Student Loan Debt Relief

Student Loan Debt Relief

Information on this page updated as of September 22, 2022.

In response to President Biden’s announcement August 24, 2022, regarding student loan debt cancellation, the UMPI Office of Student Financial Aid has compiled the following information for our current students and alumni. We expect the U.S. Department of Education to release additional information and details on the student loan debt relief program in the coming weeks. As additional information is released, please watch for more communications from our office.

Information for Current Students

What is Happening

U.S. Department of Education will provide up to $20,000 in debt cancellation to Pell Grant recipients with loans held by the Department of Education and up to $10,000 in debt cancellation to non-Pell Grant recipients.  The relief includes current students and borrowers who have federally-held undergraduate, graduate, and Parent PLUS loans where the first disbursement was on or before June 30, 2022. 

Who is Eligible

To be eligible, your annual income must have fallen below $125,000 (for individuals) or $250,000 (for married couples or heads of households).  If you were a dependent student during the 2021-2022 academic year, this income cap will be based on your parents’ income.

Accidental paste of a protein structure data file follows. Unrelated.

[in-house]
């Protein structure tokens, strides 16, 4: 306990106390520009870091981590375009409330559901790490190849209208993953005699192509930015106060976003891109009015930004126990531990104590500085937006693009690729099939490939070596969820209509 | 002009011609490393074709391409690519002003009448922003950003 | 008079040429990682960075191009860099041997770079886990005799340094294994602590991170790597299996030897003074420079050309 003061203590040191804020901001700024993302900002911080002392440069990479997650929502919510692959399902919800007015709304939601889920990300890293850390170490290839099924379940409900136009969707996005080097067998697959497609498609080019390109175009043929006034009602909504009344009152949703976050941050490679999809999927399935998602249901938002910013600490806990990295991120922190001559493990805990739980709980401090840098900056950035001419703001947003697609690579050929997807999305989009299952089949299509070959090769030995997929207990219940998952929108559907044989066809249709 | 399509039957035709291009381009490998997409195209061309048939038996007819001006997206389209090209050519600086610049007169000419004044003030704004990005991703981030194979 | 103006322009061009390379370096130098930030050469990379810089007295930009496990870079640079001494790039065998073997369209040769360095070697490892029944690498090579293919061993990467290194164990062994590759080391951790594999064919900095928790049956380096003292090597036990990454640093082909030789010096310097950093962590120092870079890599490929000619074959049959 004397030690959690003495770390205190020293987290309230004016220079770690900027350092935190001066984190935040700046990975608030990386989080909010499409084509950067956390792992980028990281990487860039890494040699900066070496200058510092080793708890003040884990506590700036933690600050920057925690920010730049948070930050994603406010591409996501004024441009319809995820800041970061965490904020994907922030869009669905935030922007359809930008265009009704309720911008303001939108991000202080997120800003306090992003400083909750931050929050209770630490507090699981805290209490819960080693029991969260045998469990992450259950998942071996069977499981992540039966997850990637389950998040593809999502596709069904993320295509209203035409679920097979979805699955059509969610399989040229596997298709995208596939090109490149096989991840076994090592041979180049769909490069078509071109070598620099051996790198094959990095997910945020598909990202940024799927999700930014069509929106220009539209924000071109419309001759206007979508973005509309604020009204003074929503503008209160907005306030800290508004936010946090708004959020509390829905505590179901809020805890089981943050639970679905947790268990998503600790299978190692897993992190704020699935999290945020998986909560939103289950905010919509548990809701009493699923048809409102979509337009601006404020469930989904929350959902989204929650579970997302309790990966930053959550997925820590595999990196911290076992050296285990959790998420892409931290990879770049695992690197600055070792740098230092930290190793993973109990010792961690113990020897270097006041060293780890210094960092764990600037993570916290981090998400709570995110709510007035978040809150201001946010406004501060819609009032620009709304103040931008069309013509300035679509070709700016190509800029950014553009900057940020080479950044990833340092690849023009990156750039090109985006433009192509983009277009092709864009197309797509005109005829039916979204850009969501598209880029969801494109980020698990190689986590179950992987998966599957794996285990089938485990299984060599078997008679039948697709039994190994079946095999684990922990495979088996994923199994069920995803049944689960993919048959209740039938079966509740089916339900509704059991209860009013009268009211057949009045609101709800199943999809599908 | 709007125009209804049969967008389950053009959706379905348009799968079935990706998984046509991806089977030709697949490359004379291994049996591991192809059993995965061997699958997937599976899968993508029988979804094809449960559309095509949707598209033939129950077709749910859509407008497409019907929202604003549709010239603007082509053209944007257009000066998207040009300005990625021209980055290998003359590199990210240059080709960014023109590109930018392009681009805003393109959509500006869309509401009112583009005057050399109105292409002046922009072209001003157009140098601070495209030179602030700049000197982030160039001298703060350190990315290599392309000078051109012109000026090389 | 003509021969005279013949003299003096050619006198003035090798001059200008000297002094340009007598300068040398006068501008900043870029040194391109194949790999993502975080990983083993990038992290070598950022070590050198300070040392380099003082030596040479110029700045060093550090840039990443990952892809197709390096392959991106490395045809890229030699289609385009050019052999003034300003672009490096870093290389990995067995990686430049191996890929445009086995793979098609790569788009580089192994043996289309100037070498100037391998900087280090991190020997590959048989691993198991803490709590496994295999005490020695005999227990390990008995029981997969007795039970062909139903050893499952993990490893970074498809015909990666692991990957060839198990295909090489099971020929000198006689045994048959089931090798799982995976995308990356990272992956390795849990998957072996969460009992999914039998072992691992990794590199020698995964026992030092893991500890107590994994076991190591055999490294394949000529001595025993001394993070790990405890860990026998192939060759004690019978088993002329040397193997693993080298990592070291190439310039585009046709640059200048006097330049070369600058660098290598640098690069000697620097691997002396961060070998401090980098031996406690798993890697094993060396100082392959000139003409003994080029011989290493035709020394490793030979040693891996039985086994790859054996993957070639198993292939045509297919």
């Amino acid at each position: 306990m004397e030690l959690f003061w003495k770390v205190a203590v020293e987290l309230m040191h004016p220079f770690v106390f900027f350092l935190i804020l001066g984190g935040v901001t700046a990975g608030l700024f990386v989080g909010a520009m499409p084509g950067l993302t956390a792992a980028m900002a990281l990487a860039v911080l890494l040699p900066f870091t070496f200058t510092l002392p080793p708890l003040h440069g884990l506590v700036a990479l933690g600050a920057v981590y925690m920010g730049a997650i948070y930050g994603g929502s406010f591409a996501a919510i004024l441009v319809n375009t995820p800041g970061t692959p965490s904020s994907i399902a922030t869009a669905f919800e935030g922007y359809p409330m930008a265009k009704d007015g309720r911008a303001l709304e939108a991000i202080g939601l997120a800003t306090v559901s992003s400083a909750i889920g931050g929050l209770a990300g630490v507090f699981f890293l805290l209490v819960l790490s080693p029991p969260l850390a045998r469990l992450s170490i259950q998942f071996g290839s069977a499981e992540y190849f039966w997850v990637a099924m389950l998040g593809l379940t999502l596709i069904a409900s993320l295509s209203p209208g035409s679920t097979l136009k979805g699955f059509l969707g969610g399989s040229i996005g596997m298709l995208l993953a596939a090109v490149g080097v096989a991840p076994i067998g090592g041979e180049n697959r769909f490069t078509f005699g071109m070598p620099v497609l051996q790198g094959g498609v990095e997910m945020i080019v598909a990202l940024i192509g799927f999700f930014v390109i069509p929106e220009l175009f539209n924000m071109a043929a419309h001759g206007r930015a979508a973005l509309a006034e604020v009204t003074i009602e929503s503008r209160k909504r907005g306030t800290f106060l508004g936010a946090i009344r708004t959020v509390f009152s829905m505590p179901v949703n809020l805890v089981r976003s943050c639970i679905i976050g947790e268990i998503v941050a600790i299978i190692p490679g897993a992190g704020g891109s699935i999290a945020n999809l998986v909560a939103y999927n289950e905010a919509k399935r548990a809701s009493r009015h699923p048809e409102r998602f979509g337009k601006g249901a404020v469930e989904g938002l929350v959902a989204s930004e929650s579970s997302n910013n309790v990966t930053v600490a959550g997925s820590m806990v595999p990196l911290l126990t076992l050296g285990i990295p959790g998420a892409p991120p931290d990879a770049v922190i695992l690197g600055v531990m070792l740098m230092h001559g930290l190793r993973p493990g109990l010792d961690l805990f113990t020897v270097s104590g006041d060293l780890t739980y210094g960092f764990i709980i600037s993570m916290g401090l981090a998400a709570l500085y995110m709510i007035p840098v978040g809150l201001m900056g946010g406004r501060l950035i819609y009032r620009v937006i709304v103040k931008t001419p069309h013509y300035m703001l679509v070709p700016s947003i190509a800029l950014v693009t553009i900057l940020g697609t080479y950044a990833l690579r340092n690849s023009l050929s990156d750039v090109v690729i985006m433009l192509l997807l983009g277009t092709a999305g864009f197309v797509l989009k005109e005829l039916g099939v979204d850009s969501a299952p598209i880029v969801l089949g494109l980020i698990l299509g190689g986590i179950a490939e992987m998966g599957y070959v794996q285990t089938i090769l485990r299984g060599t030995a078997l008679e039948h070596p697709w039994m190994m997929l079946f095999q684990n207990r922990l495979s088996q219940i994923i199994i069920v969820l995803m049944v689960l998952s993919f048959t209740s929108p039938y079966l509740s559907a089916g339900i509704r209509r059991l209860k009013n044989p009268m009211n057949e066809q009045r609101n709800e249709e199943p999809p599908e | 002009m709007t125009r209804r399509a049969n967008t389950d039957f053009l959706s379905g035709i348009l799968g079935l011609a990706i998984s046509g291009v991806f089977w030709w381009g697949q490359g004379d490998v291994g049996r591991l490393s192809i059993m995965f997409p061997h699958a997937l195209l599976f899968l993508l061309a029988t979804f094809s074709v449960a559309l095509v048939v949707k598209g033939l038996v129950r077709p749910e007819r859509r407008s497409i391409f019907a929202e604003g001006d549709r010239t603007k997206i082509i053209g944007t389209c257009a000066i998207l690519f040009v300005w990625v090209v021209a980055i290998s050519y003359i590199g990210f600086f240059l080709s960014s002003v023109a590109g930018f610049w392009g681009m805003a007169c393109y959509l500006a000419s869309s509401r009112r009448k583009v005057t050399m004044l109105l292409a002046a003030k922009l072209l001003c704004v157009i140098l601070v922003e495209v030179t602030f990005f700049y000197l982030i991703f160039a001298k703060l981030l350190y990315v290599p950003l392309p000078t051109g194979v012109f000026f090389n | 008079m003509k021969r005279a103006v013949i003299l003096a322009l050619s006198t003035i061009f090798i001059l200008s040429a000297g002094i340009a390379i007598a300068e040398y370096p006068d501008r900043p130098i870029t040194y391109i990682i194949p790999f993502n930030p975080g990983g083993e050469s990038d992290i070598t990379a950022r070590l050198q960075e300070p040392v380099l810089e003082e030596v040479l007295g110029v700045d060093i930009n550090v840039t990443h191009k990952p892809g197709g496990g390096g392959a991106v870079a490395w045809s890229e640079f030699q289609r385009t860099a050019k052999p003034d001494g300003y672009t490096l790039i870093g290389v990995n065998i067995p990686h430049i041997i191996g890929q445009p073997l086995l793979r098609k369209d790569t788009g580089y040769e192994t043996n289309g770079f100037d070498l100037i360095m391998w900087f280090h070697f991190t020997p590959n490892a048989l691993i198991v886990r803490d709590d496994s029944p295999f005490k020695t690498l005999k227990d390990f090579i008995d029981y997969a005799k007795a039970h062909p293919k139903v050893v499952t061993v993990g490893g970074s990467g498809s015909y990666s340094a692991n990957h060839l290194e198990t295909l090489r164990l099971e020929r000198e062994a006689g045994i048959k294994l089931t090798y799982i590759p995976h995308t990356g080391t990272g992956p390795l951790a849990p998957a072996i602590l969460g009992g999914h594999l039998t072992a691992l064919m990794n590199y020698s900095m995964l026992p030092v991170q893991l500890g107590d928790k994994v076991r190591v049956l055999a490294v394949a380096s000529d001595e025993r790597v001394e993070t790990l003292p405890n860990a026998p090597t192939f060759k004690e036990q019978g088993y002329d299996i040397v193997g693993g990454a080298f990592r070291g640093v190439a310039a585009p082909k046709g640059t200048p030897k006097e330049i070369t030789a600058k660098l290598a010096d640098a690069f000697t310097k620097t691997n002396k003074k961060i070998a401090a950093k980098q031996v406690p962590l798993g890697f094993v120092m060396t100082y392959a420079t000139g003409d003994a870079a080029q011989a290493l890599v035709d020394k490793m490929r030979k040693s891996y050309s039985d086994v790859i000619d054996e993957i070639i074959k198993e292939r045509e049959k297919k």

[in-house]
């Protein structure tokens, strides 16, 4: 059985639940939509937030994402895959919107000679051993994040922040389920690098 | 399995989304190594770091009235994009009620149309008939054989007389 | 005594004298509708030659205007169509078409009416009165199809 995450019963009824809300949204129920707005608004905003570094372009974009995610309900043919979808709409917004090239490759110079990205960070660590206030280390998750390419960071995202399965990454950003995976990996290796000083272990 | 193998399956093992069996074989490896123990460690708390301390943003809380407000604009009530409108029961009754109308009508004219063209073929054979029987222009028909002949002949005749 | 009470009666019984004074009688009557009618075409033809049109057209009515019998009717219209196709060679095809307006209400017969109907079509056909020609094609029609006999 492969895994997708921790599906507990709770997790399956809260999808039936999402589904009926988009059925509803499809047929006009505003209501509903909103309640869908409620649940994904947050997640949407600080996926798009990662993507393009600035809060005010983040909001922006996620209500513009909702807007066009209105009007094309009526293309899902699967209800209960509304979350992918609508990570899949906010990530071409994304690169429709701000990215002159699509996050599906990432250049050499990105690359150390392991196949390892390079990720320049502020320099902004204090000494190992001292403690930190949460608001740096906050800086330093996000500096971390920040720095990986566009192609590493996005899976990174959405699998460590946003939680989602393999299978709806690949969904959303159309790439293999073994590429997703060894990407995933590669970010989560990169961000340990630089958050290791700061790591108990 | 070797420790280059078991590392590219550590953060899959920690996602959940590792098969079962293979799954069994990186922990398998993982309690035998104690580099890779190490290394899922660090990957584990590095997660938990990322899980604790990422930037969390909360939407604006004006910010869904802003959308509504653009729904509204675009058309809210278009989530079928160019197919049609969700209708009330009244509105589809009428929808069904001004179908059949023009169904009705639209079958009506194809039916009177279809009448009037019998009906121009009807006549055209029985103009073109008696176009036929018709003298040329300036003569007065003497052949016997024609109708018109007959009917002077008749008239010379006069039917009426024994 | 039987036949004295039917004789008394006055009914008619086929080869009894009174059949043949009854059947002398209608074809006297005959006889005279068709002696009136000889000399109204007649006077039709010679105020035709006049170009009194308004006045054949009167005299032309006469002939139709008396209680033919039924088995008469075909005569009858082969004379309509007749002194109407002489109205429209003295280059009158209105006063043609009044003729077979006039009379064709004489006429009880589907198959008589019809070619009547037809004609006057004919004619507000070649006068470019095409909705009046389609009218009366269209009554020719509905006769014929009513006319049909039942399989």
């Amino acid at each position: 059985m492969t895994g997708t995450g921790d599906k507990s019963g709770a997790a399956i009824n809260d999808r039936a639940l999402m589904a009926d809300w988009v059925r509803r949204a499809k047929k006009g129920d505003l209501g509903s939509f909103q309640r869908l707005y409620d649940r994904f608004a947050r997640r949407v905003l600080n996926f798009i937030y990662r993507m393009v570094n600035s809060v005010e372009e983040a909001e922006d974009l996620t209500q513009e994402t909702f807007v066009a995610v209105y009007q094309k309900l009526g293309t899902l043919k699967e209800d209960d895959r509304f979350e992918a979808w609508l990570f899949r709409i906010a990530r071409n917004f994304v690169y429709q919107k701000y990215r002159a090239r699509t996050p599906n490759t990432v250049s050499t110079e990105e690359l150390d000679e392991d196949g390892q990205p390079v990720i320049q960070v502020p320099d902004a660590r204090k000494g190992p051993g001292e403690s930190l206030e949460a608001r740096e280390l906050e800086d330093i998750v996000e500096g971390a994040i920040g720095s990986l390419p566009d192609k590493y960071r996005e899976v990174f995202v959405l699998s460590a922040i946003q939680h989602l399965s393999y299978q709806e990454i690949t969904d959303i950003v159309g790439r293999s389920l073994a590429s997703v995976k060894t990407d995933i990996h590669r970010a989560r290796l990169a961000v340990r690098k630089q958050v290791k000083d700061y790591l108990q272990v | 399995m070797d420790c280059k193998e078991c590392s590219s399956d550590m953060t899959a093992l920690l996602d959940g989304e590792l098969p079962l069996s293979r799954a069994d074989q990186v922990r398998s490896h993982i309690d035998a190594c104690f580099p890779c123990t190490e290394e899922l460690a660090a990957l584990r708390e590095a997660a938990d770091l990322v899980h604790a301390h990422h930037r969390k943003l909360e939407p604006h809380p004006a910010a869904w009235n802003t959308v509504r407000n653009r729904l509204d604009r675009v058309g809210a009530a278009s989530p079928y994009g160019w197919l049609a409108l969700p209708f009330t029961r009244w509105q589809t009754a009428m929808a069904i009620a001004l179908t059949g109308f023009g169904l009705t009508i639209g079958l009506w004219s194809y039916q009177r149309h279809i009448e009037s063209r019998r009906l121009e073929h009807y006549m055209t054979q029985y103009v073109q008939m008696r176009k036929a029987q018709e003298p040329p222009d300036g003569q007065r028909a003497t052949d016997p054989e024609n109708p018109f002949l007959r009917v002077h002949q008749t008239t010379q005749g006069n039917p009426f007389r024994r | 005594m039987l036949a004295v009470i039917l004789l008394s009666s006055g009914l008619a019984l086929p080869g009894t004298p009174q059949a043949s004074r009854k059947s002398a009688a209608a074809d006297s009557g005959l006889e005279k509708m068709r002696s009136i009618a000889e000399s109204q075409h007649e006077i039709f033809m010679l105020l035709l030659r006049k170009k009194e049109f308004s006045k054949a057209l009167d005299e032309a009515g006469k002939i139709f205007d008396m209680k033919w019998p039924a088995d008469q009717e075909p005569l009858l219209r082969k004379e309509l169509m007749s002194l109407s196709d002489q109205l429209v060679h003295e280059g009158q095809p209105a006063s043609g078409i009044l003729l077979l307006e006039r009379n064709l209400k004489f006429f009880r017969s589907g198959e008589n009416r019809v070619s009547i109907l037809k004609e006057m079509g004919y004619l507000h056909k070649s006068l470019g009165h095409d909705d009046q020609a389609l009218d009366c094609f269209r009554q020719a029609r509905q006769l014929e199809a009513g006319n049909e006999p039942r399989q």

How much am I Eligible to Receive

The amount of loan cancellation you are eligible for will depend on the total amount of federal loan debt you have borrowed, as well as if you received Federal Pell Grant during your time in college. To obtain your federal student loan balance information, as well as information regarding past Federal Pell Grant awards, please visit studentaid.gov.   Please note, if you received a Federal Pell Grant prior to 1994, that information won’t display in studentaid.gov, but you will still be eligible to receive the $20,000 benefit.

The Department of Education has a complete record of all students who ever received a Pell Grant, as such, when you submit an application for loan cancellation, you will not be required to provide proof or take any additional action to verify your receipt of Federal Pell Grant.

  1. If you received a Pell Grant in college and meet the income threshold, you will be eligible for up to $20,000 in debt cancellation.
  2. If you did not receive a Pell Grant in college, but still meet the income threshold, you will be eligible for up to $10,000 in debt cancellation.
  3. Your relief is capped at the amount of your outstanding federal student loan debt (up to $10,000 or $20,000 if eligible) and will not be applied to any current or past due account balances at the University of Maine at Presque Isle.

What Types of Loan are Eligible for Cancellation

Below are the types of federal student loans that are eligible for cancellation (provided that they have an outstanding balance as of June 30, 2022):

  • William D. Ford Federal Direct Loan (Direct Loan) Program Loans
    • Subsidized loans
    • Unsubsidized loans
    • Parent PLUS loans
    • Graduate PLUS loans